A swirl of dancing figures, coupled with the words 'I in you and you in me', was selected as the winning entry in a contest to select a logo for the 2009 General Convention theme of ubuntu.
"I feel humbled, honored and excited about people thinking and talking about the design and what it means to live, move and work together," said the Rev. Paul Fromberg of his winning logo.
The contest asked for designs that would convey the idea of ubuntu (pronounced oo-boon-too), a Zulu or Xhosa word that describes humaneness, caring, sharing, and being in harmony with all of creation.
Fromberg, the long-term interim rector of St. Gregory of Nyssa Episcopal Church in San Francisco, is a member of Episcopal Church in the Visual Arts (EVCA) and is a liturgical, iconographer and multimedia artist. He said he entered the contest because he was interested in the abstract of "how to make ubuntu visual."
"The design is a graphic representation of a community of people dancing together," he explained. "It reflects our practice here at St. Gregory of dancing in a circle after Sunday communion to reflect our life desire to express joy and affection physically." The words "I in you and you in me" are from the Gospel of John.
The appeal ran from April to June, 2008 and received 82 submissions.
"I was very pleased with the outpouring of artistic talent," said Gregory Straub, executive officer and secretary of General Convention. "You could tell by the designs that people understood ubuntu and illustrated the interconnectedness of persons one to another."
He also said that "crayon submissions" indicated that even children had entered.
The contest, the brainchild of Bonnie Anderson, president of the Episcopal Church's House of Deputies and chair of the General Convention's Joint Committee on Planning and Arrangements which sponsored it, was an additional way for participants in the General Convention to explore the Episcopal Church's call to mission through the sub-themes of identity and mission. The 76th convention is scheduled to take place July 8-17, 2009, in Anaheim, California.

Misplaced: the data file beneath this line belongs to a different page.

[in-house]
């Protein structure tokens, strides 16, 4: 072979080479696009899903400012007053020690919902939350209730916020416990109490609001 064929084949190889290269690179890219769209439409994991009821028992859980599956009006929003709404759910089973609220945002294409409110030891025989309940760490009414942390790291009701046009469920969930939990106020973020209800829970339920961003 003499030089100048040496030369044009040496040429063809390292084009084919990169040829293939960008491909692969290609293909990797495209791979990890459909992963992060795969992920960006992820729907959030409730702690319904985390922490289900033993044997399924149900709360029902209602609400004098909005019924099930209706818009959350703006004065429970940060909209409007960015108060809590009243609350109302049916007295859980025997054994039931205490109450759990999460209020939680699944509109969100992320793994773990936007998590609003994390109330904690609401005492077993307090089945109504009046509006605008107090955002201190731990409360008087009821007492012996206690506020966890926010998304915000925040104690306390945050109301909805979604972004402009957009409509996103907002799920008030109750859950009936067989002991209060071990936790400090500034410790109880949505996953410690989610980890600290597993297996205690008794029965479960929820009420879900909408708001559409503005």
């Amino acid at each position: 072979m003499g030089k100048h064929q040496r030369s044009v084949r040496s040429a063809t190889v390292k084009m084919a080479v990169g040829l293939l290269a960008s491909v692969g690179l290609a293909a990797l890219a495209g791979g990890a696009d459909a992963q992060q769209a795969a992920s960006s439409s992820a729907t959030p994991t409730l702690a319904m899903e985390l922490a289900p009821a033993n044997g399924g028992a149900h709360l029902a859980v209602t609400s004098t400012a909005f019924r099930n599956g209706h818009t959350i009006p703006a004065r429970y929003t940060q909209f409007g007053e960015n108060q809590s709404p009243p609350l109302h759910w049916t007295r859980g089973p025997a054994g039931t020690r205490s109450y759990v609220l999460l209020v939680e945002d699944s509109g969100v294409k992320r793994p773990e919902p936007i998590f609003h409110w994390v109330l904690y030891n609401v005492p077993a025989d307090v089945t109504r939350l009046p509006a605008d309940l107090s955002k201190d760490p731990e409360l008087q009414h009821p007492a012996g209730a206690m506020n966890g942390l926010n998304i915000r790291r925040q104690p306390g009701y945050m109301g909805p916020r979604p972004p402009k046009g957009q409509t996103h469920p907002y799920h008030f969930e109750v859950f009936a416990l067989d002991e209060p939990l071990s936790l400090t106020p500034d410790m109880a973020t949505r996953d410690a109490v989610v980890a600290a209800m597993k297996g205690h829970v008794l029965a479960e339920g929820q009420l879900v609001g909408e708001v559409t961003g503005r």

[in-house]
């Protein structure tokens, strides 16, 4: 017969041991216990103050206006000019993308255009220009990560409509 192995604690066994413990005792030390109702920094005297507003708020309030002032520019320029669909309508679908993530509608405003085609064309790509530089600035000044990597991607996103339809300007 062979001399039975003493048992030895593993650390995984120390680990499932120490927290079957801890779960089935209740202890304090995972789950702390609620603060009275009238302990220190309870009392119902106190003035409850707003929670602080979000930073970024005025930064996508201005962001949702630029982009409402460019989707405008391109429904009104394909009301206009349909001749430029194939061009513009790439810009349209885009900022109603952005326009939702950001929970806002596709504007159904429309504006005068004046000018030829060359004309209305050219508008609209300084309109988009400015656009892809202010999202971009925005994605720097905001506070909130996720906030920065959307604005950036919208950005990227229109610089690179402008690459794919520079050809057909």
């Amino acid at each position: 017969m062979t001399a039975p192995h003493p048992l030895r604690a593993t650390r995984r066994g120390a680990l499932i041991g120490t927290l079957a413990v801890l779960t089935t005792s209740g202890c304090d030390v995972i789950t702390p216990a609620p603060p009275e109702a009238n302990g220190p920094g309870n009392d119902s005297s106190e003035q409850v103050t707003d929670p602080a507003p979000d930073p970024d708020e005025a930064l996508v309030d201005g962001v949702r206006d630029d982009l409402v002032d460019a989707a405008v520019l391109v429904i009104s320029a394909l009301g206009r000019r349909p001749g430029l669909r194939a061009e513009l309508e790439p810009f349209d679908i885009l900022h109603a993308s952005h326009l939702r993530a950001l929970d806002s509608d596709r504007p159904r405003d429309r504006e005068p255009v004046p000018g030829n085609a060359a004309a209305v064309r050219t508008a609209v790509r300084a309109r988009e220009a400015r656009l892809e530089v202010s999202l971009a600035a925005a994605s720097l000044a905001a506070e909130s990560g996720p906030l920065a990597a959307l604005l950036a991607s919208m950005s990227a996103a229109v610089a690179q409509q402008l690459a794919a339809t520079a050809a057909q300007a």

The entries were judged by the Very Rev. Canon Michael Battle, priest-in-charge, Church of Our Saviour, San Gabriel, California; the Rev. Dr. Fran Toy, president of the Episcopal Church's Asia-America Ministry Council; the Rev. Robert Two Bulls, director of the Diocese of Minnesota's Department of Indian Work and Mel Ahlborn, president and chief executive officer of ECVA. Wade Hampton, art director, digital communications, served as technical advisor.
Battle, who has researched the concept of ubuntu in his theological work, and is deeply connected with Cape Town Archbishop Emeritus Desmond Tutu and his articulation of it said, Fromberg's work, was selected because it captured the "essence of ubuntu."
"His work does a beautiful job of matching text and image and shows us that God's creation is linked together," said Battle.
According to Ahlborn, the judges were impressed by the "graphic strength" of Fromberg's design and his "sensitivity" to the meaning of ubuntu.
She went on to say that throughout the selection and design process, the judges were seeking a visual representation of the Trinity for the logo and that God the Father, Earth-Maker, is represented by the globe or circle, God the Son, Pain-Bearer, is represented as a cross etched onto the axes of the globe, and God the Spirit, Life-Giver, is carried in the colors and the movement of the figures around the center.
"We were looking for an image or design that captured the flow of ubuntu," she added.
In addition to the logo winner, the judges selected the work of Dennis Di Vincenzo and Virginia Davison as runners up.
Di Vincenzo, supervisor of graphic design in the creative services group for New York and Boston for Ernst & Young, said he was excited about his work being acknowledged.
Di Vincenzo is a graduate of Pratt Institute. He has worked as an assistant art director at Travel & Leisure Magazine; a senior graphic designer for DDB Needham (which was then Doyle Dane and Bernbach); and has ran his own business Di Vincenzo Design.
The contest offered a first place prize of $5,000 to be donated in the winner's name to an organization addressing one or more of the U.N.'s Millennium Development Goals (MDGs) for social progress and two $500 prizes donated in the names of the runners-up to similar organizations.
Fromberg plans to announce his organization upon further discussion with his bishop and Di Vincenzo has an organization in mind; however he needs to research it further.
The ubuntu logo will be used as the cover design for the General Convention Office, licensed by vendors and the Diocese of Los Angeles for their marketing, and will inform the design of the worship space and Church Center booth.
Fromberg summarizes ubuntu by referencing his parish where he said "we are discovering our passion of doing work together."
Ubuntu also means that we seek that relationship both in and outside the church," he explained. "It's important at this moment to break down the barriers that we create that allow us to live within our own walls."